Backing for Trump’s Removal Ties Record Low Amid Senate Trial

Record-high 45 percent say they’d disapprove of the Senate convicting Trump
Senate Majority Leader Mitch McConnell (R-Ky.) leaves the Senate Chamber during a recess in President Donald Trump's impeachment trial at the U.S. Capitol on Jan. 21, 2020 in Washington, D.C. (Chip Somodevilla/Getty Images)
January 22, 2020 at 12:01 am UTC

Key Takeaways

  • 47% say they’d approve of the Senate's removing Trump from office, which ties a Morning Consult record low.

  • 57% say the chamber should hear from additional witnesses.

  • 43% approve of Democrats’ handling of impeachment vs. 38% who said the same of Republicans.

With the Senate’s impeachment trial over the fate of President Donald Trump underway in earnest, a new Morning Consult/Politico survey finds voters more closely divided than ever on whether the president should be removed from office.

The Jan. 17-19 poll found 47 percent of registered voters would approve if the Senate removed Trump from office, tying a Morning Consult record low, while a record-high 45 percent said they’d disapprove of his removal. The gap between the two figures is within the survey’s 2-percentage-point margin of error.

Eighty-four percent of Democrats back Trump’s ouster, and 88 percent of Republicans oppose removing him from office -- a Morning Consult record high. Independents were split, with 43 percent approving and 43 percent disapproving.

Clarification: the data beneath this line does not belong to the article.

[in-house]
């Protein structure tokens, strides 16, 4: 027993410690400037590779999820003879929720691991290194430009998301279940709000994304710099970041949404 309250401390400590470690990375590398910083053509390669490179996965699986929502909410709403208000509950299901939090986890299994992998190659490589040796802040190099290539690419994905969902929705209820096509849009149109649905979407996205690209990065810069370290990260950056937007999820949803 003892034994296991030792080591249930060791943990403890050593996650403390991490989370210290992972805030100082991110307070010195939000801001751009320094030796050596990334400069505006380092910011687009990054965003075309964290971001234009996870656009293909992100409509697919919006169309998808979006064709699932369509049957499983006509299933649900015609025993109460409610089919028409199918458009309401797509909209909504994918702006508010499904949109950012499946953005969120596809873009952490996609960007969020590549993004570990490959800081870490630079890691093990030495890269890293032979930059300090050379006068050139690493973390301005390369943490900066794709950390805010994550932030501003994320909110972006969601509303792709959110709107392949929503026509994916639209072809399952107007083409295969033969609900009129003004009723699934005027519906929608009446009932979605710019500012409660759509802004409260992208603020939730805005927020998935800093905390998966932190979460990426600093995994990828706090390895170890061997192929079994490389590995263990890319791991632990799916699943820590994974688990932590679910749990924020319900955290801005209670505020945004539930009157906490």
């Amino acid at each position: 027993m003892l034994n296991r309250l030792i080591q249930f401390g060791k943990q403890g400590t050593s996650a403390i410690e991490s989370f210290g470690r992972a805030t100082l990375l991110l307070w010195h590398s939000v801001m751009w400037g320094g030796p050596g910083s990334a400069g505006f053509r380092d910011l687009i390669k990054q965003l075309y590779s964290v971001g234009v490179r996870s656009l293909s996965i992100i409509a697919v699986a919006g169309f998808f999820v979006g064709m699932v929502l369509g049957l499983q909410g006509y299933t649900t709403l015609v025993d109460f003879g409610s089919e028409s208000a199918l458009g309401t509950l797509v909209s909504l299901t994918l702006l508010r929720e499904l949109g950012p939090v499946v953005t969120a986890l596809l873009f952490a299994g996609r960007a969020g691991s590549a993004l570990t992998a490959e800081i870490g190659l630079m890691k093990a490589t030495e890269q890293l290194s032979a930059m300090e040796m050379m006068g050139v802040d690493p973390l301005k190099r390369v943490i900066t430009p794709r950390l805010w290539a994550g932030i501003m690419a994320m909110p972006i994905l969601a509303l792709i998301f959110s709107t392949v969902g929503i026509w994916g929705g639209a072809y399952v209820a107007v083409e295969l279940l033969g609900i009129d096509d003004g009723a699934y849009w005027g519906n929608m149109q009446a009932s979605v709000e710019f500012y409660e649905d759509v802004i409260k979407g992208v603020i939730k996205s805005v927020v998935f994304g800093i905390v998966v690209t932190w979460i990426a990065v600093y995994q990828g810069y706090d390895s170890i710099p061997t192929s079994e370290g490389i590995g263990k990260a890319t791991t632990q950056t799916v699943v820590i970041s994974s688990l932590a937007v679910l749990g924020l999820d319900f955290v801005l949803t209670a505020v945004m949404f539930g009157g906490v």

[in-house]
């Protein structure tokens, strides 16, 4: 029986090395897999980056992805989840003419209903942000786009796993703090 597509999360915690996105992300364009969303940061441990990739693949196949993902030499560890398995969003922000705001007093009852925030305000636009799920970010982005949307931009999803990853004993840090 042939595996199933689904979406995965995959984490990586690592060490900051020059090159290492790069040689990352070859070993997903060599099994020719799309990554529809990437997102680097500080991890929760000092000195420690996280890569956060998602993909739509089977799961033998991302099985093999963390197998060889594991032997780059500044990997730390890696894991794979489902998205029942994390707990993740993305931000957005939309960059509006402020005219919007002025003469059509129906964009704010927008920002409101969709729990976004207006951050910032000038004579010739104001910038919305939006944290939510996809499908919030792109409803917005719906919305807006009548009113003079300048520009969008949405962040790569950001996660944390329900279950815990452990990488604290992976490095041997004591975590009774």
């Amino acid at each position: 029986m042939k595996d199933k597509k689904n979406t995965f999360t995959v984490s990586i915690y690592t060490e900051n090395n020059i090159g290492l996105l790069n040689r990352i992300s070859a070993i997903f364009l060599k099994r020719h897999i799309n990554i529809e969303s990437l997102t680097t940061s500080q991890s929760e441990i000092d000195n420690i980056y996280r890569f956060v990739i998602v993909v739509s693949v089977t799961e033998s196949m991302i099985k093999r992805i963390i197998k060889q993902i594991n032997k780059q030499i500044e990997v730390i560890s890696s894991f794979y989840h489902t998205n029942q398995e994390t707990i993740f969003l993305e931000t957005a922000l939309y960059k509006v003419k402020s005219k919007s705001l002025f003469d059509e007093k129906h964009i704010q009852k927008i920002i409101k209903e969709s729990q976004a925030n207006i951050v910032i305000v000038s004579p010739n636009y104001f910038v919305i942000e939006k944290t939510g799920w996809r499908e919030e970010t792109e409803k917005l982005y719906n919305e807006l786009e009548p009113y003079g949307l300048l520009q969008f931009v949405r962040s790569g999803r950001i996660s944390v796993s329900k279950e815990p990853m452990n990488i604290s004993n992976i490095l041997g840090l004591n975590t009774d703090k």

While Trump’s acquittal at the end of the trial is not believed to be in doubt given Republicans’ 53-seat majority, the question of whether the Senate proceedings will include additional testimony is still an open one. The latest survey found the public firmly on the side of Senate Democrats, who are hoping to ask current and former administration officials about Trump’s alleged withholding of aid from Ukraine’s government. Republicans voted Tuesday night along party lines, 53-47, in denying Democrats' efforts to subpoena acting White House chief of staff Mick Mulvaney and former national security adviser John Bolton.

Fifty-seven percent of voters back hearing additional testimony during the trial, compared with 24 percent who say the Senate should not call additional witnesses to testify. The backing for more witnesses is up 3 points since Morning Consult first asked the question in December, while opposition is down 3 points since then.

As impeachment moves toward its final phase, the survey finds both Democrats and Republicans in Congress underwater with the public when it comes to their handling of proceedings, although they’re slightly more bearish on the latter. Forty-six percent of voters disapproved of how congressional Democrats and Republicans have handled impeachment, while 43 percent approved of Democrats’ handling and 38 percent said the same of Republicans.

A headshot photograph of Cameron Easley
Cameron Easley
Lead U.S. Politics Analyst

Cameron Easley is Morning Consult’s lead analyst for U.S. politics. Prior to moving into his current role, he led Morning Consult's editorial coverage of U.S. politics and elections from 2016 through 2022. Cameron joined Morning Consult from Roll Call, where he was managing editor. He graduated from the University of North Carolina at Chapel Hill. Follow him on Twitter @cameron_easley. Interested in connecting with Cameron to discuss his analysis or for a media engagement or speaking opportunity? Email [email protected].

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